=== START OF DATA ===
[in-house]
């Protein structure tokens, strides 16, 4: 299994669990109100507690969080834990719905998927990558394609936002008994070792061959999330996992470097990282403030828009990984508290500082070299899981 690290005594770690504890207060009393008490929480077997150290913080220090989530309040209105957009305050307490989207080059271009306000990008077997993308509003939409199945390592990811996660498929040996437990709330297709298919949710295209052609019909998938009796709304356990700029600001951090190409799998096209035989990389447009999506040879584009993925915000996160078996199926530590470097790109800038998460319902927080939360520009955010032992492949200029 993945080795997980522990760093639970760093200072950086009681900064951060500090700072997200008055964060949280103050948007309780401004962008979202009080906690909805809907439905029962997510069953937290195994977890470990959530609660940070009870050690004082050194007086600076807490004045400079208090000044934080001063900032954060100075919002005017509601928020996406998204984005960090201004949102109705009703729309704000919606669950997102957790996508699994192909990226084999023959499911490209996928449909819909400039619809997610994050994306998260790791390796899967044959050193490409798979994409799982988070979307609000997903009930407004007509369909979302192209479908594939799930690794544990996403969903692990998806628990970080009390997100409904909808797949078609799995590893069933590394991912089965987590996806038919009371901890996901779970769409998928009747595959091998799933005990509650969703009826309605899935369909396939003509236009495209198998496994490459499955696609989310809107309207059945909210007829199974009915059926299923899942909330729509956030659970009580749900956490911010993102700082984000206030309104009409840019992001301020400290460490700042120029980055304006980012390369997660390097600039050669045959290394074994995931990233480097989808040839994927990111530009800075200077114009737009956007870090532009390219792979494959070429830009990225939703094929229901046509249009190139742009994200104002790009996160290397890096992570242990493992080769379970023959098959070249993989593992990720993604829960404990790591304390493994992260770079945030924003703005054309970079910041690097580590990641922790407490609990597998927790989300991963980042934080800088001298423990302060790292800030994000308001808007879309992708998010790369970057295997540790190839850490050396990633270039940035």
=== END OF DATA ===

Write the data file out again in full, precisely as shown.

[in-house]
């Protein structure tokens, strides 16, 4: 299994669990109100507690969080834990719905998927990558394609936002008994070792061959999330996992470097990282403030828009990984508290500082070299899981 690290005594770690504890207060009393008490929480077997150290913080220090989530309040209105957009305050307490989207080059271009306000990008077997993308509003939409199945390592990811996660498929040996437990709330297709298919949710295209052609019909998938009796709304356990700029600001951090190409799998096209035989990389447009999506040879584009993925915000996160078996199926530590470097790109800038998460319902927080939360520009955010032992492949200029 993945080795997980522990760093639970760093200072950086009681900064951060500090700072997200008055964060949280103050948007309780401004962008979202009080906690909805809907439905029962997510069953937290195994977890470990959530609660940070009870050690004082050194007086600076807490004045400079208090000044934080001063900032954060100075919002005017509601928020996406998204984005960090201004949102109705009703729309704000919606669950997102957790996508699994192909990226084999023959499911490209996928449909819909400039619809997610994050994306998260790791390796899967044959050193490409798979994409799982988070979307609000997903009930407004007509369909979302192209479908594939799930690794544990996403969903692990998806628990970080009390997100409904909808797949078609799995590893069933590394991912089965987590996806038919009371901890996901779970769409998928009747595959091998799933005990509650969703009826309605899935369909396939003509236009495209198998496994490459499955696609989310809107309207059945909210007829199974009915059926299923899942909330729509956030659970009580749900956490911010993102700082984000206030309104009409840019992001301020400290460490700042120029980055304006980012390369997660390097600039050669045959290394074994995931990233480097989808040839994927990111530009800075200077114009737009956007870090532009390219792979494959070429830009990225939703094929229901046509249009190139742009994200104002790009996160290397890096992570242990493992080769379970023959098959070249993989593992990720993604829960404990790591304390493994992260770079945030924003703005054309970079910041690097580590990641922790407490609990597998927790989300991963980042934080800088001298423990302060790292800030994000308001808007879309992708998010790369970057295997540790190839850490050396990633270039940035």